23.05.2018 Author: Psychologist Pavel Khoroshutin

Jainism is an ancient dharma religion. It appeared between the 9th and 6th centuries B.C. in India.

This religious trend came into existence in parallel with Buddhism. The philosopher and preacher Bardhhaman was its founder. In his opinion, he achieved the highest states of spiritual knowledge.

Summary of Jainism

The main philosophy of Jainism’s teaching is that any being (jiva) bears an eternal soul. The aim is to perfect the soul through liberation from a cycle of rebirths that is called Samsara and achievement of the highest goal – opening of man’s true soul (Nirvana) and gaining enlightenment (omniscience). The word Nirvana comes from the Sanskrit, meaning “vanishing” or “absence of anxiety”.

Adherents of this religion are Jains. The highest status in this religion is called Jina, which is the title of religious teachers who have gained enlightenment. Perfect knowledge, perception and behavior are the three values of this religion. The teaching of twenty-four special ‘jins’ is the foundation for a Jain’s practices. These Jinas are called Tirthankara (or ford-makers). There is one more meaning of this word; it means those who found and showed the path to salvation.

It is important to say that, according to Jain teaching, the soul passes a series of rebirth stages pursuant to cyclic processes in the universe. These stages include a possibility of rebirth in a non-human form, for example, as an insect or plant.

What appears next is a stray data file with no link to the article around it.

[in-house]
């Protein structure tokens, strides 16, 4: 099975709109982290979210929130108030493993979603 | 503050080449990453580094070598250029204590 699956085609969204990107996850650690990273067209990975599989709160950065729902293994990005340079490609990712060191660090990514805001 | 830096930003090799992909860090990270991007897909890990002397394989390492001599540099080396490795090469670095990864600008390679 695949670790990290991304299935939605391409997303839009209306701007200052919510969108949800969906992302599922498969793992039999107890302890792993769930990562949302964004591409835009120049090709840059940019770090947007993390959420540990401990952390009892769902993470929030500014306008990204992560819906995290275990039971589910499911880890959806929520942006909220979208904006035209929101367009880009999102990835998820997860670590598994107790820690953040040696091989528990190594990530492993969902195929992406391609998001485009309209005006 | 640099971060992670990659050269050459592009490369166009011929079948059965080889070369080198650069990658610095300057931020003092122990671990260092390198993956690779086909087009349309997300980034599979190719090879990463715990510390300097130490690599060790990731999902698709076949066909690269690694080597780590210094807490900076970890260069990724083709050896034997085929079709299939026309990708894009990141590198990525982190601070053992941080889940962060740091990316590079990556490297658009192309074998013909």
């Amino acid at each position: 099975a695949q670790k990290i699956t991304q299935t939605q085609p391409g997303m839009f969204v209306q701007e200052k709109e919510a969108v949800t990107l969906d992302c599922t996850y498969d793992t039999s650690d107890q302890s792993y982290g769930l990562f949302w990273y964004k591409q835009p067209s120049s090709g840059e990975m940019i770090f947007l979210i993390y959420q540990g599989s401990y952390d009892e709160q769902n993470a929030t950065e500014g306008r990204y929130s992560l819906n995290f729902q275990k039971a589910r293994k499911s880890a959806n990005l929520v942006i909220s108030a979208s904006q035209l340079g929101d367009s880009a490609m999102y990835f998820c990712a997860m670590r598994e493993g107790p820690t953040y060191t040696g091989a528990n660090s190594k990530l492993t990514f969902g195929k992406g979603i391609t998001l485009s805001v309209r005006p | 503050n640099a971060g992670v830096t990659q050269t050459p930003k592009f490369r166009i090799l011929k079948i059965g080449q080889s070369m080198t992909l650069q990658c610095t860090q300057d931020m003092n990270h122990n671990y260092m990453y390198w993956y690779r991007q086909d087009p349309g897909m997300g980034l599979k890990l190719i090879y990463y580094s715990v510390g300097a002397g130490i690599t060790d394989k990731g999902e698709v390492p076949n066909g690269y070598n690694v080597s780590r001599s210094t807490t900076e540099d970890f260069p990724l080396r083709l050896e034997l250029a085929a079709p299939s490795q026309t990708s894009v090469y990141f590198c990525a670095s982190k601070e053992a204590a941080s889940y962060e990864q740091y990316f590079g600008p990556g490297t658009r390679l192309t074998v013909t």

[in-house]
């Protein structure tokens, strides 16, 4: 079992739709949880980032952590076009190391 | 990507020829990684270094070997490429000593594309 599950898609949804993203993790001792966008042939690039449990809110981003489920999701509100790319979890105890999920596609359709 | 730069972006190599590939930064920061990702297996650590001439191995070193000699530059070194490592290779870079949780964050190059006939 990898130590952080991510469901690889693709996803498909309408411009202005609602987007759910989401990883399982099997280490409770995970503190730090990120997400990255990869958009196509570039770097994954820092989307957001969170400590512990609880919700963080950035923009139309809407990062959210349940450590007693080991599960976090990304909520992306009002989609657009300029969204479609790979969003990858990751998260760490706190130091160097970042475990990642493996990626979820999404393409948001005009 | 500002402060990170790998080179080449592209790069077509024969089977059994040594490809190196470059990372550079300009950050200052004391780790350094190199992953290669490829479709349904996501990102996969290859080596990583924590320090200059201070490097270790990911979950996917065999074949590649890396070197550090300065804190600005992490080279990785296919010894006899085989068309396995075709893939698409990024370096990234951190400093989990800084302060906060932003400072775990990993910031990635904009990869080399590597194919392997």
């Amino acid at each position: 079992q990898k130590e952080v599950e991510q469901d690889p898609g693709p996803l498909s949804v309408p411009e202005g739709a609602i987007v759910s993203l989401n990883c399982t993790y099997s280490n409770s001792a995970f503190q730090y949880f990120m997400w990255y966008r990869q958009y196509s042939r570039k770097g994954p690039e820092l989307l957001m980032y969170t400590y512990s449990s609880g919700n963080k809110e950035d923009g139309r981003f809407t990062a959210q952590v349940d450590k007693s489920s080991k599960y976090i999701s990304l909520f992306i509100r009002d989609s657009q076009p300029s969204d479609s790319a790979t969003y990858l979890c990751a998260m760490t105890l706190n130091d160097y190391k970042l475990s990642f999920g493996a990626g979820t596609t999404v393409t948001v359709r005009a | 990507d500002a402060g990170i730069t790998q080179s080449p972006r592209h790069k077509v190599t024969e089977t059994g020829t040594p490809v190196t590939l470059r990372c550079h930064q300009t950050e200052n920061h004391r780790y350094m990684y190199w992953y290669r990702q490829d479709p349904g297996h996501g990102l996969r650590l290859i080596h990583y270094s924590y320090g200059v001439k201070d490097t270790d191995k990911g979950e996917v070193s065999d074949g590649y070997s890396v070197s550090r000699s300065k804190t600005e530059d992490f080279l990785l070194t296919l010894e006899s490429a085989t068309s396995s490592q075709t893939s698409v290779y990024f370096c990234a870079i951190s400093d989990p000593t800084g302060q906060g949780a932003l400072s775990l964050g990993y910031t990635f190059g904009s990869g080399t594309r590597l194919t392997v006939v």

There is not a higher creator, savior or destroyer in Jainism. The universe is self-existent, and every soul can achieve enlightenment via personal efforts. Upon achieving this stage, the state of Jiva or the ‘liberated soul’ is achieved.

Jins, arihantas and tirthankaras are Jainism deities.

The main jainism mantra (prayer) is called navokar. Its meaning is that the person who sings or pronounces it demonstrates his/her respect for arahants (souls that are enlightened, but are still in physical, living people), siddhas (absolutely free souls), and acharyas (teachers and monks).


Jainism principles

Jainism has several main religious principles.

  1. Non-violence (Ahimsa). This principle is a basic one but implies a much broader meaning than the Christian principle “you shall not kill”. It includes a ban of indirect harm, including the harm of words or thinking and simultaneously giving respect to the principles and opinions of others.
  2. Honesty and piousness (Satya). An interesting aspect of this principle is that if the truth may have a negative effect in the form of violence, then piousness teaches a better option – silence.
  3. Prohibition of stealing (Asteya). This principle develops the denunciation of greediness and stimulates the aspiration of spiritual values. Also, this principle contains a ban of benefit achieved at an understated price or for nothing (for example, the participation in financial pyramids or selling stolen goods.
  4. Prohibition of adultery and vows of chastity (Brahmacharya). Sex is not condemned, but attention is drawn to the fact that it is just a waste of energy for the sake of physical pleasure.